The Ubiquitous Crates: When Perry enters the locked storeroom at the Trent Company (at time 27:33 on the dvd episode), what do we find??? Look at the lower left of the frame. There, upside down, we see a crate labeled "Nathan Claver Collection, Rio de Janeiro". There is some Japanese writing along the side, probably picked up when the crates appeared in #127, TCOT Malicious Mariner. These crates really get around!!! In the current episode, the Rio de Janeiro is visible, along with the first half of the word "collection", and we can see the “N” over that. It seems these crates originally appeared in #118, Torrid Tapestry. Submitted by Charles Richmond, 10/04/2011.
CARS. (1) 1962 Mercedes-Benz Type 190 4-Door Sedan Yellow Cab Co No 9043, Lic No REX 141 (remainder of MOTOR TREND article). The driver, Distinguished Gent #1, picks up Sarah Breel outside the BON-TON department store. This taxi's headliner is terribly stained! Does DG#1 smoke a lot of cigars?
Background Car. At the hospital emergency entrance, Paul was leaning on the hood of:
There is no "Automobiles Supplied by …" closing-credit. Added by Gary Woloski, 7/7/13.
Tragg is back! Submitted by 10yearoldfan, 26 October 2013.
Closing Credits: The closing credits have been changed: the title "Perry Mason" occurs late in the credits instead of at the beginning, the theme song has a quicker tempo and a drumbeat accompaniment, and the theme song is completed too early, so the classic opening notes are repeated close to the end, finishing with a newly-composed flourish. Submitted by 10yearoldfan, 26 Oct 2013.
This is the fourth of six PM appearances for Lurene Tuttle, who appeared in more than 30 episodes of the television series "Julia"...MikeM. 11/18/2016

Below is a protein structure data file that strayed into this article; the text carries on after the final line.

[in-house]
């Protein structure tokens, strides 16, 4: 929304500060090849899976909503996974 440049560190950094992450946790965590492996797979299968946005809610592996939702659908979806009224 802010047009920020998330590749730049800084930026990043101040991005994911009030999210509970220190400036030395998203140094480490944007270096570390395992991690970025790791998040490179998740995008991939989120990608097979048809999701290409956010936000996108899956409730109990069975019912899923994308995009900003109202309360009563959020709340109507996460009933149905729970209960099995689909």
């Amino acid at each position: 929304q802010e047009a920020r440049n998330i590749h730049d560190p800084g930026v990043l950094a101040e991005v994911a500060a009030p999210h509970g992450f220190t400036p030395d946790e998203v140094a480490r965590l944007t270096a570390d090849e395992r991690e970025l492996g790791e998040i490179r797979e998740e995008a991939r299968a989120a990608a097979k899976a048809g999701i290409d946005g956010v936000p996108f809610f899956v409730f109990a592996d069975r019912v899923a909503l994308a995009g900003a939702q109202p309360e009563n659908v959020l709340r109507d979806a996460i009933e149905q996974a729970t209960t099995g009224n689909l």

Barbara Hale Alert...Turner Classic Movies showed one of Barbara's earliest screen appearances this morning, the musical comedy "Higher and Higher" from 1943. Barbara appears in scenes with Frank Sinatra. I think TCM shows its films online for free viewing for a week after the on air broadcast...MikeM. 11/18/2016
This is the fourth of five PM appearances for Melora Conway, who appeared in "Vengeance", a 1964 western movie directed by her husband, Dene Hilyard...MikeM. 2/24/2017
Twilight Zone link: James Millhollin, who played a floorwalker here, had a nearly identical role in the memorable TZ episode The After Hours ...must be those "pop eyes and flighty mannerisms." (As a side note, this episode well illustrates why PM was costly to produce: though both shows made use of a lavish department store set and an army of extra's, here it was for only a few minutes of airtime). Noted by Notcom, 050317.
This is the fifth of eleven PM "Judge" appearances for Charles Irving, whose wife, Hollis Irving, had a single PM appearance...MikeM. 3/16/2018